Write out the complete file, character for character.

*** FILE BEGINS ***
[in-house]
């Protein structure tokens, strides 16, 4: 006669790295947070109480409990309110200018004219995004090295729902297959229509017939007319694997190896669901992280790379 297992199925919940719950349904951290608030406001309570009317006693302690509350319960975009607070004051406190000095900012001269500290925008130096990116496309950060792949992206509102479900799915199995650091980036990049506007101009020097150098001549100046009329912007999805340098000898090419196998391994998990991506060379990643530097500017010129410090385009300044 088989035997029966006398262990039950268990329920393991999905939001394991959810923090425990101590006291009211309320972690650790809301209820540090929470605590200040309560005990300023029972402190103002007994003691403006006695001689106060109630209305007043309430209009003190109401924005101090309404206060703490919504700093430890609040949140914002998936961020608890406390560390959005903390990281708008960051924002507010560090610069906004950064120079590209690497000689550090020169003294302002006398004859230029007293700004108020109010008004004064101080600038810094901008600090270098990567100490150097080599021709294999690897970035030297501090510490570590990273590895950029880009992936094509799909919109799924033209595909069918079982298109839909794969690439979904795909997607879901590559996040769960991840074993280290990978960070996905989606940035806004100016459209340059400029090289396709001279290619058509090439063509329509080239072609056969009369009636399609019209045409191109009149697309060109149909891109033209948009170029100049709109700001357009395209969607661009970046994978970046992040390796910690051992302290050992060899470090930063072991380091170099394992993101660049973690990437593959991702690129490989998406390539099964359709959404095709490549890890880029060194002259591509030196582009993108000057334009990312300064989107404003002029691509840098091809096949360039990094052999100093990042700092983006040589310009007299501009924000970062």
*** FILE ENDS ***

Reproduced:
[in-house]
């Protein structure tokens, strides 16, 4: 006669790295947070109480409990309110200018004219995004090295729902297959229509017939007319694997190896669901992280790379 297992199925919940719950349904951290608030406001309570009317006693302690509350319960975009607070004051406190000095900012001269500290925008130096990116496309950060792949992206509102479900799915199995650091980036990049506007101009020097150098001549100046009329912007999805340098000898090419196998391994998990991506060379990643530097500017010129410090385009300044 088989035997029966006398262990039950268990329920393991999905939001394991959810923090425990101590006291009211309320972690650790809301209820540090929470605590200040309560005990300023029972402190103002007994003691403006006695001689106060109630209305007043309430209009003190109401924005101090309404206060703490919504700093430890609040949140914002998936961020608890406390560390959005903390990281708008960051924002507010560090610069906004950064120079590209690497000689550090020169003294302002006398004859230029007293700004108020109010008004004064101080600038810094901008600090270098990567100490150097080599021709294999690897970035030297501090510490570590990273590895950029880009992936094509799909919109799924033209595909069918079982298109839909794969690439979904795909997607879901590559996040769960991840074993280290990978960070996905989606940035806004100016459209340059400029090289396709001279290619058509090439063509329509080239072609056969009369009636399609019209045409191109009149697309060109149909891109033209948009170029100049709109700001357009395209969607661009970046994978970046992040390796910690051992302290050992060899470090930063072991380091170099394992993101660049973690990437593959991702690129490989998406390539099964359709959404095709490549890890880029060194002259591509030196582009993108000057334009990312300064989107404003002029691509840098091809096949360039990094052999100093990042700092983006040589310009007299501009924000970062």